You may rely on glasses or contact lenses to help you see, but laser vision correction surgery can help improve your vision — without the daily hassle of frames or contacts.
Contact the UPMC Eye Center at 412-647-2200.
How Does Laser Eye Surgery Work?
There are two types of laser surgery: laser in situ keratomileusis (LASIK) and photorefractive keratectomy (PRK). Both surgeries correct nearsightedness, farsightedness, and astigmatism.
People usually recover quickly from these procedures — many experience noticeably improved vision as soon as the next day. Not everyone may reach 20/20 vision, but the surgery should lessen your dependence on glasses or contacts.
Here’s how corrective eye surgery works
- For you to see clearly, images are focused in the back of the eye on the retina.
- When you have blurry vision, it is usually because the cornea is curved too sharply or is too flat or uneven. This causes images to be focused in front of or behind the retina.
- Using lasers, your eye surgeon sculpts the cornea to focus images back onto the retina.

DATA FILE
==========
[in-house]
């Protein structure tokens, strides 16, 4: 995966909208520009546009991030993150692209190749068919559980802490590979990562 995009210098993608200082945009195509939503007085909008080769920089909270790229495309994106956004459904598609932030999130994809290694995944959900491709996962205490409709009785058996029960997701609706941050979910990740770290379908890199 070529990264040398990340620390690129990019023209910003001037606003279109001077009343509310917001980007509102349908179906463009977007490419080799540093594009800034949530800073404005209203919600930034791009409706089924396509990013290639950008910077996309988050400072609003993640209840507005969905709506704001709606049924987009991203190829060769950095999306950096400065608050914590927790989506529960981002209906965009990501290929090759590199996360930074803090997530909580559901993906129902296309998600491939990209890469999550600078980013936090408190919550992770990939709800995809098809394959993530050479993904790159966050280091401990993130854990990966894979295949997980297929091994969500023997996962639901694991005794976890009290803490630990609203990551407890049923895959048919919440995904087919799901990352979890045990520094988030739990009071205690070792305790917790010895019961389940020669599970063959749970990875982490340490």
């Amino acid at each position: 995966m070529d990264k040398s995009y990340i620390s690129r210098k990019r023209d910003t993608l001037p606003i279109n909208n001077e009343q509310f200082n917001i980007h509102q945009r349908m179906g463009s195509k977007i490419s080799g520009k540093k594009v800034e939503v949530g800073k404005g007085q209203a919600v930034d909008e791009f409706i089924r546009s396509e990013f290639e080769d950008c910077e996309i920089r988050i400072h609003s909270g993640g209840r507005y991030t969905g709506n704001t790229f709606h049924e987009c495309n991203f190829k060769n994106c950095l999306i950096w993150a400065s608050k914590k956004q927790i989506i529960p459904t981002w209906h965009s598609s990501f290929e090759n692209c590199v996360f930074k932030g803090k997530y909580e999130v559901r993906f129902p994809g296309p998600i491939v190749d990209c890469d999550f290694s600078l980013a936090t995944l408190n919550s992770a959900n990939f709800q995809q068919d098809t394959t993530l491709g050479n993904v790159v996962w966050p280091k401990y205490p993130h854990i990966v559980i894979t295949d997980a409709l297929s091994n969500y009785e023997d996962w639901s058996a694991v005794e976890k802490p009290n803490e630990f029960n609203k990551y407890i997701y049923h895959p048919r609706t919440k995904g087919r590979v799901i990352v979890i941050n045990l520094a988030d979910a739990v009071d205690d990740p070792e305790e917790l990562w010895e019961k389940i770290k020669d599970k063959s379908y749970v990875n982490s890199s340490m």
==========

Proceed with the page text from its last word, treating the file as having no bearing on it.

- The procedure is done in an outpatient setting and only takes about 10 to 15 minutes per eye. There are no blades and no needles. You receive topical anesthesia through eye drops.
The blade-free LASIK offered at the UPMC Eye Center uses pulses of laser light to create a corneal flap, which is lifted to allow another laser to reshape the corneal tissue. The flap is then returned to its original position and acts as a natural bandage while the eye heals.
PRK, which reshapes the cornea’s surface and removes part of the central corneal thickness, may be a better approach for some people.
Who Should Get Vision Correction Surgery?
If you’re considering corrective eye surgery, make an appointment with an ophthalmologist. The surgery is permanent, but it doesn’t prevent age-related changes to your eyes.
Corrective eye surgery is recommended for healthy people over age 18 with healthy eyes. To be a candidate you must have stable vision with no recent changes in your prescription. People with a mild form of nearsightedness tend to have the best results. If you have eye disease, an infection, or other eye disorders, the surgery may not be right for you.
Your ophthalmologist will perform a detailed eye exam and other tests to determine whether the surgery is right for you. Your doctor will also ask questions about your overall health. Some medical conditions can affect your recovery and increase the risk of complications.
Generally, laser vision correction surgery has few complications. Some people may have light sensitivity, dry eyes, or watery eyes right after the surgery, but these usually clear up quickly.